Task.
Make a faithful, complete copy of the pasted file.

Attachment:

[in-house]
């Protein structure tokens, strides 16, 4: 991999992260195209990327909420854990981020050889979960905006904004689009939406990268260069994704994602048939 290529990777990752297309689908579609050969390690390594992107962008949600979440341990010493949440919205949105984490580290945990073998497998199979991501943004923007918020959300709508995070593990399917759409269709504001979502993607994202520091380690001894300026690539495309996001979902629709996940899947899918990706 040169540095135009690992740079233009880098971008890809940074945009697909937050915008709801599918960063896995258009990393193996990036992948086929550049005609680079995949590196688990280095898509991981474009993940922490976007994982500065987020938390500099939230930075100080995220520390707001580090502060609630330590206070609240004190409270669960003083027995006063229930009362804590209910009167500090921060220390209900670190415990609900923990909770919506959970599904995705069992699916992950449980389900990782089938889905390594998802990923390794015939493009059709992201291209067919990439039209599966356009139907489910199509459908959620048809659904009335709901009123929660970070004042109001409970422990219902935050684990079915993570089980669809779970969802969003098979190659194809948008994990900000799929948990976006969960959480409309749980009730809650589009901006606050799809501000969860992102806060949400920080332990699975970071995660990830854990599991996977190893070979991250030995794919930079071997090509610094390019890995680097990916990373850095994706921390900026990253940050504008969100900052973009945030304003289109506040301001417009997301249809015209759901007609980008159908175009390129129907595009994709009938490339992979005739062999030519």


[in-house]
């Protein structure tokens, strides 16, 4: 991999992260195209990327909420854990981020050889979960905006904004689009939406990268260069994704994602048939 290529990777990752297309689908579609050969390690390594992107962008949600979440341990010493949440919205949105984490580290945990073998497998199979991501943004923007918020959300709508995070593990399917759409269709504001979502993607994202520091380690001894300026690539495309996001979902629709996940899947899918990706 040169540095135009690992740079233009880098971008890809940074945009697909937050915008709801599918960063896995258009990393193996990036992948086929550049005609680079995949590196688990280095898509991981474009993940922490976007994982500065987020938390500099939230930075100080995220520390707001580090502060609630330590206070609240004190409270669960003083027995006063229930009362804590209910009167500090921060220390209900670190415990609900923990909770919506959970599904995705069992699916992950449980389900990782089938889905390594998802990923390794015939493009059709992201291209067919990439039209599966356009139907489910199509459908959620048809659904009335709901009123929660970070004042109001409970422990219902935050684990079915993570089980669809779970969802969003098979190659194809948008994990900000799929948990976006969960959480409309749980009730809650589009901006606050799809501000969860992102806060949400920080332990699975970071995660990830854990599991996977190893070979991250030995794919930079071997090509610094390019890995680097990916990373850095994706921390900026990253940050504008969100900052973009945030304003289109506040301001417009997301249809015209759901007609980008159908175009390129129907595009994709009938490339992979005739062999030519």